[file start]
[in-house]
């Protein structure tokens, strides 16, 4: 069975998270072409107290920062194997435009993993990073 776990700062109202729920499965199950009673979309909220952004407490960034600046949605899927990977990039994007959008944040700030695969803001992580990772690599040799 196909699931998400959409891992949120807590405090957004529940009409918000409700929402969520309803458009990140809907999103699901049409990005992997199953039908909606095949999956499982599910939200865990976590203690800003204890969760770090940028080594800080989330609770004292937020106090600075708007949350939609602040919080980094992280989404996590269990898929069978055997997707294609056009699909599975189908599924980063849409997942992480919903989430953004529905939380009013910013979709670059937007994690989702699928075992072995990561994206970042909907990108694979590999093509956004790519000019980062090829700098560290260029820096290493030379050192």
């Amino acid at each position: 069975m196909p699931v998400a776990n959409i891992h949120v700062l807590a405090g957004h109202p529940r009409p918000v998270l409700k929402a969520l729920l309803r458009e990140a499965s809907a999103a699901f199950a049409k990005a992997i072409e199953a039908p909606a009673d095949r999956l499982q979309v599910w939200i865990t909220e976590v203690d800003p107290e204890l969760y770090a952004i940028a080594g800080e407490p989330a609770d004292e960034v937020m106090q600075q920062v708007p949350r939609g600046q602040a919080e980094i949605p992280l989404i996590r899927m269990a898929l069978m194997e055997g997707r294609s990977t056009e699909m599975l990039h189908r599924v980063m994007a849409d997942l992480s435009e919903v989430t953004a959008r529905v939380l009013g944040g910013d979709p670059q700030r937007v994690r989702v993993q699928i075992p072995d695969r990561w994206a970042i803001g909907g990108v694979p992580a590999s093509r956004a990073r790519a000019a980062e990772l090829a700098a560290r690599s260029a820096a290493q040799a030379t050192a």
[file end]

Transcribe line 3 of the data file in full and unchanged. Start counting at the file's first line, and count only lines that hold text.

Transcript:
């Amino acid at each position: 069975m196909p699931v998400a776990n959409i891992h949120v700062l807590a405090g957004h109202p529940r009409p918000v998270l409700k929402a969520l729920l309803r458009e990140a499965s809907a999103a699901f199950a049409k990005a992997i072409e199953a039908p909606a009673d095949r999956l499982q979309v599910w939200i865990t909220e976590v203690d800003p107290e204890l969760y770090a952004i940028a080594g800080e407490p989330a609770d004292e960034v937020m106090q600075q920062v708007p949350r939609g600046q602040a919080e980094i949605p992280l989404i996590r899927m269990a898929l069978m194997e055997g997707r294609s990977t056009e699909m599975l990039h189908r599924v980063m994007a849409d997942l992480s435009e919903v989430t953004a959008r529905v939380l009013g944040g910013d979709p670059q700030r937007v994690r989702v993993q699928i075992p072995d695969r990561w994206a970042i803001g909907g990108v694979p992580a590999s093509r956004a990073r790519a000019a980062e990772l090829a700098a560290r690599s260029a820096a290493q040799a030379t050192a």